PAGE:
Trump against US Gov's decision to keep Mar-a-Lago papers from review
Trump's lawyers asked District Judge Aileen Cannon to uphold the assigning of a special master to review the roughly 100 classified documents and thousands of other records taken during the FBI's search, but the White House has decided to keep them from review.
Former US President Donald Trump opposes the Biden administration’s request to withhold purportedly classified information seized during an FBI raid on Mar-a-Lago from review by a so-called special master, according to court documents filed Monday.
On September 5, district judge Aileen Cannon fulfilled former US president Donald Trump's request to appoint a "special master" to independently review material that was seized in the FBI raid on his house in Florida, constituting a bite-back against prosecutors.
Government attorneys opposed Trump's request, saying that the appointment of a special master to screen for privileged material could harm national security, and was also unnecessary given that the investigation team completed a screening already.
Trump is facing a criminal investigation over potential violations of the Espionage Act and additional statutes relating to obstruction of justice, as well as the destruction of federal government records, according to the search warrant executed by FBI agents at the former President's home.
Read more: Trump sues FBI over Mar-a-Lago raid
The FBI last month raided Trump’s Mar-a-Lago residence and seized numerous items, including empty folders labeled classified, as part of a probe into possible violations of sensitive materials handling protocols. Trump has denied wrongdoing and characterized the investigation as a misuse of the US justice system against him.
The US government as part of a court battle following the raid requested that the purportedly classified materials be separated from other materials set to be reviewed by a neutral special master.
"The Government generally points to the alleged urgent need to conduct a risk assessment of possible unauthorized disclosure of purported ‘classified records.' But there is no indication any purported ‘classified records’ were disclosed to anyone," the court filings said. "Indeed, it appears such ‘classified records,’ along with the other seized materials, were principally located in storage boxes in a locked room at Mar-a-Lago… which to this day is monitored by the United States Secret Service."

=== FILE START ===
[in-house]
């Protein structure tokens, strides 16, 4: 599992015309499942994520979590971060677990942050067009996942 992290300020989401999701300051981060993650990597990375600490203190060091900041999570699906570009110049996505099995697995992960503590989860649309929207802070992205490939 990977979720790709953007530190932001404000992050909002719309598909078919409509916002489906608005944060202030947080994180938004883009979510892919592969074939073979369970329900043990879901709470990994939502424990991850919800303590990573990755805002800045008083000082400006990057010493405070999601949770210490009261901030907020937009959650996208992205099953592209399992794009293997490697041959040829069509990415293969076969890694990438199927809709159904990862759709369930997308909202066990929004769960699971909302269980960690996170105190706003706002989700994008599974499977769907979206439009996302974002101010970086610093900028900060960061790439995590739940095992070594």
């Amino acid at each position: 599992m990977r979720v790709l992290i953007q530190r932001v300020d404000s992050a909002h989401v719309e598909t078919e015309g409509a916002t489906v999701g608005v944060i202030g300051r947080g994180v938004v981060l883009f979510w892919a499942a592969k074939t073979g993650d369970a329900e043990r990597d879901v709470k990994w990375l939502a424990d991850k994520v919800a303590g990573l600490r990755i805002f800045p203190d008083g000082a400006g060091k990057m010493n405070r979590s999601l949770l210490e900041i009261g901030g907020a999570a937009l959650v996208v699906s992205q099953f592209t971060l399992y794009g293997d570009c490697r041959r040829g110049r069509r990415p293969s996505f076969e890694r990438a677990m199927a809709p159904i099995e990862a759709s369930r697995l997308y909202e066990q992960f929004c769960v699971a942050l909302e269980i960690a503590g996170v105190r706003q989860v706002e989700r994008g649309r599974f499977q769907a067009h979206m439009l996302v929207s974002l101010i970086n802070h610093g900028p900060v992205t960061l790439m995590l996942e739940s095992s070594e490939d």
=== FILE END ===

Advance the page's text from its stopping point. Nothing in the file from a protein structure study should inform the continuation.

The filing aligns with previous statements by Trump insisting that no classified materials were improperly stored at Mar-a-Lago. Moreover, Trump’s legal team in the filing contends that the issue could have been resolved without a raid by federal law enforcement.
The storage of materials and classified records of former presidents is governed exclusively by the Presidential Records Act, which stipulates that disputes over the disposition of records should be settled between the president and the National Archives and Records Administration (NARA), the filing said.
At best, the government might be able to establish certain records should be returned to NARA, the filing noted.
The government’s request to separate the purportedly sensitive materials from other evidence seized during the FBI raid presupposes their sensitivity, according to the filing.
The US District Court for the Southern District of Florida, the court handling the dispute, should deny the government’s motion to separate the materials, the filing said. Limiting the scope of the special master’s review would erode public trust and the perception of fairness in the case, the filing added.